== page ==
Kendria Bigbee arrived at the scene, very worried about her little boy. JJ was given a clean bill of health by EMTs and was released to his mom after she spoke with Officer Hanson. As they were leaving, Hanson asked her, “Please just be careful who you leave him with. He’s too handsome a boy to let him get killed by an idiot like this.”
Investigator Richardson spoke with Lewis, who pointed him to a bag of weed in the center console of the Camaro. The car was fully searched to make sure there were no additional drugs inside. The officers found no more drugs. [There was, however, a copy of Packet #963 in the trunk. Thanks for reading, Chris. – JD] It was suspected that Lewis may have discarded more drugs because he had an unusually large wad of money in his pocket, and the two often go hand-in-hand.
A wrecker from Auto Mart arrived to load up the Camaro. The car was wedged into the fence and protective posts so tightly, that extracting it caused even more damage. [Unfortunately, not enough damage to keep the car off the streets. – JD] One more thing was missing from the car — a child’s carseat. Little JJ had been unrestrained in the backseat during the mad dash across Southside and through the subsequent wreck. Lewis told officers that when he stopped on 7th Avenue, it was to put JJ behind the passenger seat “so he wouldn’t get hurt.”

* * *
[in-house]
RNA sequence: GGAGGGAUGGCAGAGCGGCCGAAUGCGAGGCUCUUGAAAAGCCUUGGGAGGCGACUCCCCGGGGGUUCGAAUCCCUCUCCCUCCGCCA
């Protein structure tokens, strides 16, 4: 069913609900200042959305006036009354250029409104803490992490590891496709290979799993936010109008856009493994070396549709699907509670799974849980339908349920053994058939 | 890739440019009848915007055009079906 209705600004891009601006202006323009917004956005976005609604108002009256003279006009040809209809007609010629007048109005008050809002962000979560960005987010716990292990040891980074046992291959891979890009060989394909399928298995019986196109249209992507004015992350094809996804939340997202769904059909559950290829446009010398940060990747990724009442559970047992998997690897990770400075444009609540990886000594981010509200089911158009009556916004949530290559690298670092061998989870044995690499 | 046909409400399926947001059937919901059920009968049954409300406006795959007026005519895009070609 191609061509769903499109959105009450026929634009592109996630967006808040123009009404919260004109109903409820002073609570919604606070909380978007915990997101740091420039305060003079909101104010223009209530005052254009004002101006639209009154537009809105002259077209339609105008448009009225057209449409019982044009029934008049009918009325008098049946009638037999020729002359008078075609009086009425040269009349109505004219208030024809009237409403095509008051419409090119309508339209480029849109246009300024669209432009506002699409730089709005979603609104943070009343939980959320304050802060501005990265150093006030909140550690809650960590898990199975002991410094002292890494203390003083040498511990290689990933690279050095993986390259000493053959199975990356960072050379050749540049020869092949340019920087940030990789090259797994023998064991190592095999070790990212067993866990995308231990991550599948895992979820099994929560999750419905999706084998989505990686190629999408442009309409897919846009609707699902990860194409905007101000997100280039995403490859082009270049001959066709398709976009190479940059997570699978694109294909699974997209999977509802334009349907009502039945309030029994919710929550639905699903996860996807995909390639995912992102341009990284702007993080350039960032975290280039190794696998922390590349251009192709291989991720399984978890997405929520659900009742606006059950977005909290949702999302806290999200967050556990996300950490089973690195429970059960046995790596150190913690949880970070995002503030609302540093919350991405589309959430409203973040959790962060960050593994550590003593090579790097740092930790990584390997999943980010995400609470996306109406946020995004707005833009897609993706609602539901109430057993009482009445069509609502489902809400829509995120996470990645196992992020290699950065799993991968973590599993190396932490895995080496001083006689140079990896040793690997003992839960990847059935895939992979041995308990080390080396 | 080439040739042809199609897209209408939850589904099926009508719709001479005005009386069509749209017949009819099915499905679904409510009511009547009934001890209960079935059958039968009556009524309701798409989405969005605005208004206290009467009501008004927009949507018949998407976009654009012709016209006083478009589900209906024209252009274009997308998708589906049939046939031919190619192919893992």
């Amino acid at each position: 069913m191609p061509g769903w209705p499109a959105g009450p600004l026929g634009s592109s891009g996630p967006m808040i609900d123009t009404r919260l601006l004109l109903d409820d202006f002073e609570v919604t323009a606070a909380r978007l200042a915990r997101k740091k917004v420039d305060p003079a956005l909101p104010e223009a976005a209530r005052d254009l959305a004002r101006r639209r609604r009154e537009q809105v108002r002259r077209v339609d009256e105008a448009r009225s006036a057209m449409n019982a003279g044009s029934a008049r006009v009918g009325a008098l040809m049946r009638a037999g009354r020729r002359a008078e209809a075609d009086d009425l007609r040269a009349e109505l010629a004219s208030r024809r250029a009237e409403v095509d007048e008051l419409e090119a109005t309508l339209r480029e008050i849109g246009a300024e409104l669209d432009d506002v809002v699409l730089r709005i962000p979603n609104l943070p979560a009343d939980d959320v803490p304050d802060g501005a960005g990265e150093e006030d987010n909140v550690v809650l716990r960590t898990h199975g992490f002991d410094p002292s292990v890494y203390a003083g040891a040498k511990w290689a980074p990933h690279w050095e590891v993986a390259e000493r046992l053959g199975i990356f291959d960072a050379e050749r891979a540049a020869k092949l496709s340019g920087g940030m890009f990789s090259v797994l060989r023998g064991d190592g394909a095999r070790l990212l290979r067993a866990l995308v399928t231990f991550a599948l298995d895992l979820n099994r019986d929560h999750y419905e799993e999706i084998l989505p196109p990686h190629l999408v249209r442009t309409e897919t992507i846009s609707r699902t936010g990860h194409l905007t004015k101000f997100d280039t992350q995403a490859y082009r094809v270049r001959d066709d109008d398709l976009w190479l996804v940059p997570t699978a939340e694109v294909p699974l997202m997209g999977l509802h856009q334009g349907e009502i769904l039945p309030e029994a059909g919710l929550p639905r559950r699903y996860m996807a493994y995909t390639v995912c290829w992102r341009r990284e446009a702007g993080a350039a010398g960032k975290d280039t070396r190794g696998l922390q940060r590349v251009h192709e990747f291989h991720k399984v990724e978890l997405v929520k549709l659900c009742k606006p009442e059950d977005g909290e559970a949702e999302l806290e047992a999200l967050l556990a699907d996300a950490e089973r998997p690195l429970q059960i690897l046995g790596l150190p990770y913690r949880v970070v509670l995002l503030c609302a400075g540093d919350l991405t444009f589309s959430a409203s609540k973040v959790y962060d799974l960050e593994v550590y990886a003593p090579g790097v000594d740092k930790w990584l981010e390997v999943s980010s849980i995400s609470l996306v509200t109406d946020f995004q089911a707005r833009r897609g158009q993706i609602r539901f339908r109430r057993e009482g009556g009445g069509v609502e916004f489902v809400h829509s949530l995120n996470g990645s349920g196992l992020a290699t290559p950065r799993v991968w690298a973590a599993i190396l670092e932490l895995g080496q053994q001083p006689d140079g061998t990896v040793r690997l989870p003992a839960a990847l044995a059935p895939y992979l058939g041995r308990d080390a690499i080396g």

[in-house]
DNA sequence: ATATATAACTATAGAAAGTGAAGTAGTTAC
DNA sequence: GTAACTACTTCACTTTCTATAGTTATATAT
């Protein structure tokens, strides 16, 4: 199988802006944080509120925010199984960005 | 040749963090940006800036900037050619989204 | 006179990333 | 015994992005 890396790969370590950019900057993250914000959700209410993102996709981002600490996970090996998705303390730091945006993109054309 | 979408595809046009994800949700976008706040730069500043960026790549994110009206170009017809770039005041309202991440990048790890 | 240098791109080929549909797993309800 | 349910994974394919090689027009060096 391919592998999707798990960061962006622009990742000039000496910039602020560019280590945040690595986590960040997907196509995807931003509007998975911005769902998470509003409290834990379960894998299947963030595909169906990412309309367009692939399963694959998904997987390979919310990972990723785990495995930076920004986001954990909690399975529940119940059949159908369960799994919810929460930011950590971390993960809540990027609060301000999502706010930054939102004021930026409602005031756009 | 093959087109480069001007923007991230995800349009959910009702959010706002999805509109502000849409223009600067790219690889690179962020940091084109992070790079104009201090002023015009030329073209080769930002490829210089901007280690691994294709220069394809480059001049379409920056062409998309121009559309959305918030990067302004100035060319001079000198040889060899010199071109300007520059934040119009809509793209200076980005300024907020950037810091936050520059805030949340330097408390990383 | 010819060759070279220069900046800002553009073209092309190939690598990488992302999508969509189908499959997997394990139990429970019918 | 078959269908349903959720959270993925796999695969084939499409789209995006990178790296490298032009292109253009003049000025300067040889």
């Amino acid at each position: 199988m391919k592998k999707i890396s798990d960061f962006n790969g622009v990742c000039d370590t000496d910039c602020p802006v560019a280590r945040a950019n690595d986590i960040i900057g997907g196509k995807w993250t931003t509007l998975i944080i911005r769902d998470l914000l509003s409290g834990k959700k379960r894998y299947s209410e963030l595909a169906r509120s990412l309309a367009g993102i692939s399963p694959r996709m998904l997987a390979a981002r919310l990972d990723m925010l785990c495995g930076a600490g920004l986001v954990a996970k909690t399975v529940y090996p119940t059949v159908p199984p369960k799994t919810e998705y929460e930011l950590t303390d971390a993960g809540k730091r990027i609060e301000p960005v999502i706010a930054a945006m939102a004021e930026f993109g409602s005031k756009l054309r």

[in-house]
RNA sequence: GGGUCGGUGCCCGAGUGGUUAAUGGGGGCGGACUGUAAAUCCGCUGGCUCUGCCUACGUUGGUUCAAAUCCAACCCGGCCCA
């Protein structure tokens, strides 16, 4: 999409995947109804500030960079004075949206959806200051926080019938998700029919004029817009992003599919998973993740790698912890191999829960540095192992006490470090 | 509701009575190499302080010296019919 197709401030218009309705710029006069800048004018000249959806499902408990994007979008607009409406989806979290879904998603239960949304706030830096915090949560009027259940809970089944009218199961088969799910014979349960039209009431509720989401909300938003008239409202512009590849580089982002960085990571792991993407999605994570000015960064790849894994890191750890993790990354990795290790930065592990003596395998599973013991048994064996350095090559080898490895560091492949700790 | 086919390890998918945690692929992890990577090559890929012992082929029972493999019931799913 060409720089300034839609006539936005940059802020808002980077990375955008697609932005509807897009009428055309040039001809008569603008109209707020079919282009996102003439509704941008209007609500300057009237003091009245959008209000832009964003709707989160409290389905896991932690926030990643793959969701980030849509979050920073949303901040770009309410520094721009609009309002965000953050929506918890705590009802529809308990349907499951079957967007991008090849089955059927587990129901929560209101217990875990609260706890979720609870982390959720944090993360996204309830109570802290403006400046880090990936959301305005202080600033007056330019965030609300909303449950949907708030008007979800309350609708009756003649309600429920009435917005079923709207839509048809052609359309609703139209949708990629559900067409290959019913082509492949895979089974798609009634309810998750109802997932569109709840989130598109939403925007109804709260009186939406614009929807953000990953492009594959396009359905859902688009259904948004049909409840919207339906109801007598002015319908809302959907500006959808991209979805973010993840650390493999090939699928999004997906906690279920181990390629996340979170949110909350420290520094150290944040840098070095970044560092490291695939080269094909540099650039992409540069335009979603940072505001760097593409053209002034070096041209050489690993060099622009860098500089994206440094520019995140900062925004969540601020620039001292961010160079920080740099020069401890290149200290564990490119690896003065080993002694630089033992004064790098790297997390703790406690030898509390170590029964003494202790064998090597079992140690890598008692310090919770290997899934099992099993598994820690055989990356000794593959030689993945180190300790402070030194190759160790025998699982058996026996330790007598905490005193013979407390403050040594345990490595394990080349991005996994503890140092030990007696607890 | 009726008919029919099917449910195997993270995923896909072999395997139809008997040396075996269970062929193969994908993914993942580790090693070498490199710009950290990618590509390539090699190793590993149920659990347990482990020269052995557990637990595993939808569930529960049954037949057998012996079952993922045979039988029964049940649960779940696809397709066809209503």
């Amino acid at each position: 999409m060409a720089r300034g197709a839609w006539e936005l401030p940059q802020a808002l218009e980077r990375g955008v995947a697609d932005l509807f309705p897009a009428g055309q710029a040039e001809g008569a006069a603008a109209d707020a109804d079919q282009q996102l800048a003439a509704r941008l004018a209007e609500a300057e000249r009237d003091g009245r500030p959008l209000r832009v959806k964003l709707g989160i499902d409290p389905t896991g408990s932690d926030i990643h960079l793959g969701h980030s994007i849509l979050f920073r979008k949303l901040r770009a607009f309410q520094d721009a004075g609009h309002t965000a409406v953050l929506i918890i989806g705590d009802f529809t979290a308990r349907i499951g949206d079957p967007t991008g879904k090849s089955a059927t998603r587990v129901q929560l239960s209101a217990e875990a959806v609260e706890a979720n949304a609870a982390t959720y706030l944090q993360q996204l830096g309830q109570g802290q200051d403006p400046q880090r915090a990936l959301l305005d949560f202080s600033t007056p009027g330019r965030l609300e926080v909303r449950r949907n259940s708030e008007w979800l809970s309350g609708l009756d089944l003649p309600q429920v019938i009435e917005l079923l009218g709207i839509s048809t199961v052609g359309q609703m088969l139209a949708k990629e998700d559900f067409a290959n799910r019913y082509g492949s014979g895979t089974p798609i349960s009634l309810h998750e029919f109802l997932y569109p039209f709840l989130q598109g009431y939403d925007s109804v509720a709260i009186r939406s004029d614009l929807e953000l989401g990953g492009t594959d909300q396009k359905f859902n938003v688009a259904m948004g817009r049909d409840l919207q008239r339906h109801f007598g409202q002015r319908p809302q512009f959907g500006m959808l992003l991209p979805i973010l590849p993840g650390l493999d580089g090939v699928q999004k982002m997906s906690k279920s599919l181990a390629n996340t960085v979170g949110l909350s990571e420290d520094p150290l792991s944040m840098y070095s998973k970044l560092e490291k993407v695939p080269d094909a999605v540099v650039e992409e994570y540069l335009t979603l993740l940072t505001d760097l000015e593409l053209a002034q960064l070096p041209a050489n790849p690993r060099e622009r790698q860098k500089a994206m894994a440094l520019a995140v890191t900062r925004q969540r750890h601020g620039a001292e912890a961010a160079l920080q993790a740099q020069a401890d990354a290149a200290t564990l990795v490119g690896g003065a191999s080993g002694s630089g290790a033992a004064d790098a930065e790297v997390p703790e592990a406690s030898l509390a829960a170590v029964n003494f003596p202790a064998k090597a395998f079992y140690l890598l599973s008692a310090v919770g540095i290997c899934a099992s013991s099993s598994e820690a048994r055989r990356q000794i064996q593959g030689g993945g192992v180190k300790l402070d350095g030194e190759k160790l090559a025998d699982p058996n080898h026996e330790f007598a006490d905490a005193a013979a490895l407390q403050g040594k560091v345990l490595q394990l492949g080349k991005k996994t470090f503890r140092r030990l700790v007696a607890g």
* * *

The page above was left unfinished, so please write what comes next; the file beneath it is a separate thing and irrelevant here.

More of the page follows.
Lewis has been arrested six times since December 2001 on charges ranging from Possession of Marijuana to Careless Driving and Domestic Violence. This is his third arrest that included a charge of Improper Child Restraint, so endangering children is nothing new for him. [It was mentioned by an officer on scene that Lewis has only been out of jail for about two months. – JD]
On their way to the LCADC, Hanson stopped and got the location of every stop sign he saw Lewis run as he crossed Southside.
In Wednesday’s arrest, Lewis was charged with No Insurance, Driving with a Suspended Driver’s License, Possession of Marijuana in a Vehicle, No Seatbelt, Failure to Yield to Blue Lights, five counts of Disobeying a Traffic Control Device and Improper Child Restraint. He was out hours later on a $3700.00 bond.